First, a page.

The actions today take place two days after thousands of international activists attempted to fly into Ben Gurion Airport demanding the right to travel to the West Bank on invitation of the mayor of Bethlehem. There are currently around 50 activists being held in detention, including four Scottish nationals, who are refusing food and water in solidarity with the Karamah Hunger Strike.
The demonstrations around the issue of the hunger strikers are being organized by student Palestine societies in Scotland, with the support of various organizations, uniting under the banner of “We Are All Hana Shalabi.”
On Saturday, March 24, over 500 people marched from George Square to the BBC Scotland headquarters in Glasgow demanding that they cover stories about Palestinian prisoners on hunger strike. Today, demonstrations have been called across Scotland in Aberdeen, Dundee, Edinburgh and Glasgow. Many of those marching have been participating in a global hunger strike from 7 a.m. to 7 p.m.
One of the occupiers said, “The Karamah Hunger Strike represents a potentially significant moment in the history of the Palestinian struggle. The fact that 2,400 Palestinian prisoners are on hunger strike against the apartheid policies of the Israeli occupation shows the desire of Palestinians to have their freedom from prison and freedom from occupation.
“The BBC is complicit through their silence in the ongoing situation in Palestine, and we are occupying today to highlight that the magnitude of this issue and this injustice demands that the media cover it.”
This story first appeared on We Are All Hana Shalabi.
Palestinian civil society and human rights organizations mark Palestinian Prisoners’ Day with call for action against Israeli prison contractor G4S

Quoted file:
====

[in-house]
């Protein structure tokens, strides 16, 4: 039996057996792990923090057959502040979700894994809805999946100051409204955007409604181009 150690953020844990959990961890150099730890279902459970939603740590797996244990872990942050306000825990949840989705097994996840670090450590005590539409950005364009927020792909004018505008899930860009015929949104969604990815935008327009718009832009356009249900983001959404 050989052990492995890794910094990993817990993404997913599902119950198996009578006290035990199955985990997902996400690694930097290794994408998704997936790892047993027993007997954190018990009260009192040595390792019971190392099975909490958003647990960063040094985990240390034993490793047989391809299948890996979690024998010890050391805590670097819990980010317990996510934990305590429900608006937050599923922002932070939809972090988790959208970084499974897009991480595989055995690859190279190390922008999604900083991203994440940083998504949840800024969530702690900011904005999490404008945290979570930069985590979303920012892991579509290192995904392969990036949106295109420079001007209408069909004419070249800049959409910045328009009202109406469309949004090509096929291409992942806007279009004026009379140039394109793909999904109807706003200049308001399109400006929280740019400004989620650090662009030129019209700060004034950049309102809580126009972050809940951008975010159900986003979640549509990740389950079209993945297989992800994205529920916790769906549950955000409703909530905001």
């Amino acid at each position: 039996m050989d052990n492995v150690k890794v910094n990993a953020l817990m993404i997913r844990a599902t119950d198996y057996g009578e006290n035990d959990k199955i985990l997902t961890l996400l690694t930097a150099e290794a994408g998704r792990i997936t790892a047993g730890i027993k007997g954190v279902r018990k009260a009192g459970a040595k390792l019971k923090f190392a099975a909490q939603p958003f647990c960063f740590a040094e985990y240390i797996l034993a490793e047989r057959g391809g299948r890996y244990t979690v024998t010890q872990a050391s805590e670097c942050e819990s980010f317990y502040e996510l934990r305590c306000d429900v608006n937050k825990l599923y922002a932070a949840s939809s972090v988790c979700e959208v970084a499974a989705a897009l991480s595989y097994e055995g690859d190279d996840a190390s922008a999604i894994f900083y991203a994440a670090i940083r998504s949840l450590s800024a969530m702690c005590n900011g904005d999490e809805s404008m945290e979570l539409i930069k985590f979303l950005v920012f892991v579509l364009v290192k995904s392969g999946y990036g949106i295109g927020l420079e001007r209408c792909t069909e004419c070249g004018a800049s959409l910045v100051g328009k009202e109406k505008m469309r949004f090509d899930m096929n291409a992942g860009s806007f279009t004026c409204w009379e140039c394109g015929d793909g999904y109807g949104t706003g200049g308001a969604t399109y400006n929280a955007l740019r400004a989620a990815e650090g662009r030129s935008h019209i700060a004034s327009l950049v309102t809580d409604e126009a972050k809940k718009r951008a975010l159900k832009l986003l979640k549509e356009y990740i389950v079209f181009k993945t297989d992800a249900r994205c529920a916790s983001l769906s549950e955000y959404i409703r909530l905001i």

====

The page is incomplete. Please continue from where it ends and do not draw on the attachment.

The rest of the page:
April 17, 2012 – Today, on Palestinian Prisoners’ Day, we the undersigned Palestinian civil society and human rights organizations salute all Palestinian political prisoners, especially those engaging in brave civil disobedience through ongoing hunger strikes in protest to the ongoing violations of human rights and international law. Emphasizing imprisonment as a critical component of Israel’s system of occupation, colonialism and apartheid practiced against the Palestinian people, we call for intensifying the global Boycott, Divestment and Sanctions (BDS) campaign to target corporations profiting directly from the Israeli prison system.
In particular, we call for action to be taken to hold to account G4S, the world’s largest international security corporation, which helps to maintain and profit from Israel’s prison system for its complicity with Israeli violations of international law.
Imprisonment of Palestinians is a form of Israeli institutionalized violence encompassing all stages of the incarceration process. Palestinian political prisoners face systematic torture and ill treatment during their arrest and detention at the hands of the Israeli military and are frequently and unjustifiably denied family and lawyer visits.